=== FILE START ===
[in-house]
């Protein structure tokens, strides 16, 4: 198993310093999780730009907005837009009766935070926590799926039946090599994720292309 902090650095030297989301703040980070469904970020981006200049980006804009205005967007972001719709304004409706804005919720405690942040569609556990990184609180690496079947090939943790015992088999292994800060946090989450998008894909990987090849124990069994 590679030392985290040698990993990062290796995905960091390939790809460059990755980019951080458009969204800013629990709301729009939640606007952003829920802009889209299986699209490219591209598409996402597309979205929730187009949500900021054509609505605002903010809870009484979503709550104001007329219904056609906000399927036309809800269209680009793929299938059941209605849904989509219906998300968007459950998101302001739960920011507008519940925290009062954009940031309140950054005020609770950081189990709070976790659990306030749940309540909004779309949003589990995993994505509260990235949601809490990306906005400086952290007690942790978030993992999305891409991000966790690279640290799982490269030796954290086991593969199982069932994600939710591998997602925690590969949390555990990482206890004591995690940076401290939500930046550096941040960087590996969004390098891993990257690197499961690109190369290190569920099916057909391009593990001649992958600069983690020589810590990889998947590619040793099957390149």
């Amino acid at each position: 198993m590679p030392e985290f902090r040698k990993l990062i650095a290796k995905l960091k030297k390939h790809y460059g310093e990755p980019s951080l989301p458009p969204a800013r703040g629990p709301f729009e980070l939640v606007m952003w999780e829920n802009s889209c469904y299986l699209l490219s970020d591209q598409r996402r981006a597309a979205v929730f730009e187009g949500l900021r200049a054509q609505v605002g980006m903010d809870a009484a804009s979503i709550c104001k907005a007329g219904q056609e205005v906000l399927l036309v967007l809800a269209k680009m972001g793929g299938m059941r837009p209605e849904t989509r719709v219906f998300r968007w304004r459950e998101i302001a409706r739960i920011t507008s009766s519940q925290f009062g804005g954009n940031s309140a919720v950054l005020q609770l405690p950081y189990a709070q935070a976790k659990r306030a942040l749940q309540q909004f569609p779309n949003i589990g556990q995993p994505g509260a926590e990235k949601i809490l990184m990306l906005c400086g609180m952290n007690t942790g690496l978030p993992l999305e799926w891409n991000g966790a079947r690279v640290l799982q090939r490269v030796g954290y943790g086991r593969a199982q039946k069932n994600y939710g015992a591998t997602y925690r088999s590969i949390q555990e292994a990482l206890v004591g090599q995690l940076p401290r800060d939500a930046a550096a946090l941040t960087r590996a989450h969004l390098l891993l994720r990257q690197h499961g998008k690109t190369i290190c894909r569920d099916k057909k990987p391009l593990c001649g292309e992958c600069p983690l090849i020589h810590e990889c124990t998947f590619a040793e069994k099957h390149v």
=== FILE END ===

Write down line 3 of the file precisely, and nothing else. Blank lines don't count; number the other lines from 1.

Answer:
């Amino acid at each position: 198993m590679p030392e985290f902090r040698k990993l990062i650095a290796k995905l960091k030297k390939h790809y460059g310093e990755p980019s951080l989301p458009p969204a800013r703040g629990p709301f729009e980070l939640v606007m952003w999780e829920n802009s889209c469904y299986l699209l490219s970020d591209q598409r996402r981006a597309a979205v929730f730009e187009g949500l900021r200049a054509q609505v605002g980006m903010d809870a009484a804009s979503i709550c104001k907005a007329g219904q056609e205005v906000l399927l036309v967007l809800a269209k680009m972001g793929g299938m059941r837009p209605e849904t989509r719709v219906f998300r968007w304004r459950e998101i302001a409706r739960i920011t507008s009766s519940q925290f009062g804005g954009n940031s309140a919720v950054l005020q609770l405690p950081y189990a709070q935070a976790k659990r306030a942040l749940q309540q909004f569609p779309n949003i589990g556990q995993p994505g509260a926590e990235k949601i809490l990184m990306l906005c400086g609180m952290n007690t942790g690496l978030p993992l999305e799926w891409n991000g966790a079947r690279v640290l799982q090939r490269v030796g954290y943790g086991r593969a199982q039946k069932n994600y939710g015992a591998t997602y925690r088999s590969i949390q555990e292994a990482l206890v004591g090599q995690l940076p401290r800060d939500a930046a550096a946090l941040t960087r590996a989450h969004l390098l891993l994720r990257q690197h499961g998008k690109t190369i290190c894909r569920d099916k057909k990987p391009l593990c001649g292309e992958c600069p983690l090849i020589h810590e990889c124990t998947f590619a040793e069994k099957h390149v």